Memorandum by The British Fluoridation
Society (PH 6)
SUBMISSION TO THE HOUSE OF COMMONS HEALTH
SELECT COMMITTEE INQUIRY INTO PUBLIC HEALTH
Despite an overall improvement in dental health
over the past 30 years, tooth decay remains a significant public
health problem in the UK. Inequalities in dental health remain
wide with children living in the poorest communities continuing
to suffer unacceptably high levels of tooth decay.
Water fluoridation is the single most effective
public health measure available to health authorities to reduce
unacceptably high levels of tooth decay, and has been recognised
as such by successive governments since the mid-1960s.
Sir Donald Acheson's Independent Inquiry
into Inequalities in Health recommends the fluoridation of
the water supply based upon its proven ability to reduce inequalities
in dental health.
Successive governments have failed to secure
the benefits of a fluoridated supply for many communities where
the need remains.
The 1985 Water (fluoridation) Act is widely
acknowledged to be a failure. A judicial review of Northumbrian
Water's decision not to extend fluoridation in the North East
confirmed that current legislation allows water companies wide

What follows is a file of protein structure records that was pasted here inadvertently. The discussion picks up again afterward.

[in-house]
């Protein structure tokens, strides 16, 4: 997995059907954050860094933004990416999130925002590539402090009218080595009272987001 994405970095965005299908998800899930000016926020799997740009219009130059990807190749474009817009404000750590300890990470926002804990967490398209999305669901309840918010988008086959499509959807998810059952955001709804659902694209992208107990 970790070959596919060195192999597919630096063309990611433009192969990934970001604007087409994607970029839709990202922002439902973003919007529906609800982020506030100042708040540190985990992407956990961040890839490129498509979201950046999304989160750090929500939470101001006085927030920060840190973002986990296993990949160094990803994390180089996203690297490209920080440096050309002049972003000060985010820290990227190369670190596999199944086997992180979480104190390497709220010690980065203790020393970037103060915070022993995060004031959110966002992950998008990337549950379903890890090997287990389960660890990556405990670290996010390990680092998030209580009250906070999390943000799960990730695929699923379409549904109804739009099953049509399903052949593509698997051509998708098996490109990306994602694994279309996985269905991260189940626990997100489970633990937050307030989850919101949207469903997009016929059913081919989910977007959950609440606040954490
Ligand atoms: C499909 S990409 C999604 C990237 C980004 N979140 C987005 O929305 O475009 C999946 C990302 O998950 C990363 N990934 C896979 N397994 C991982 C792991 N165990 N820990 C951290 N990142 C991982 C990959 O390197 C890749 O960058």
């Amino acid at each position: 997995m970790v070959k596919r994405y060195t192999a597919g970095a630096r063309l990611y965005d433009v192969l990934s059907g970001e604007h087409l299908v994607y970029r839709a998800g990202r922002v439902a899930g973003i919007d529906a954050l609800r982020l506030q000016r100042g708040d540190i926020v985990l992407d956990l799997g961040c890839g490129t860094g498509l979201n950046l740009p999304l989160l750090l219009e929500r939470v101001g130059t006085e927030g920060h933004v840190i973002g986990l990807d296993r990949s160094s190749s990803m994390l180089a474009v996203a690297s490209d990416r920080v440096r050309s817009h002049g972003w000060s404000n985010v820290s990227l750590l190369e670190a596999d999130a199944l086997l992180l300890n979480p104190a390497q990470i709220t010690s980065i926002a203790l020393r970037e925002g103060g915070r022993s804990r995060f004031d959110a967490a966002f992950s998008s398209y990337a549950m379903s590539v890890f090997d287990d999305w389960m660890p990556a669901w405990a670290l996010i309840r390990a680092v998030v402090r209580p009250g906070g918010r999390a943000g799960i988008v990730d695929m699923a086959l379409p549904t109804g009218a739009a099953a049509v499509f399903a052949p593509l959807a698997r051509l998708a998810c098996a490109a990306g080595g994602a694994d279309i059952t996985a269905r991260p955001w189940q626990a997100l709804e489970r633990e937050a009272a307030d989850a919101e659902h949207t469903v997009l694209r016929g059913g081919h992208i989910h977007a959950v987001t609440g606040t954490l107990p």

discretion to act only in the interests of shareholders and not
in the interests of the public health. In
Parliament the Minister for Public Health stated that "We
cannot allow decisions on the principle of introducing a fluoridation
scheme to be taken by a body that is accountable to its shareholders
rather than its local population". (Hansard, 6 May
The health services and the water industry have
jointly called on government to amend existing legislation.
In its public health White Paper Saving Lives:
Our Healthier Nation, the government makes a commitment to
amend existing legislation to ensure that water companies no longer
hold discretion on decisions of whether to implement health authority's
This commitment is subject to the outcome of
the independent systematic review being conducted by the University
of York NHS Centre for Reviews and Dissemination. Publication
of the review is imminent and preliminary draft results confirm
benefits and show no evidence of harm from this public health
On publication of the systematic review of the
safety and benefits of water fluoridation the government should
act swiftly to address the legislative deficit so that health
authorities, local authorities and the populations they serve
are given the option of implementing this public health measure.
4 Regina versus Northumbrian Water Ltd, ex parte
Newcastle and North Tyneside Health Authority (1998). Back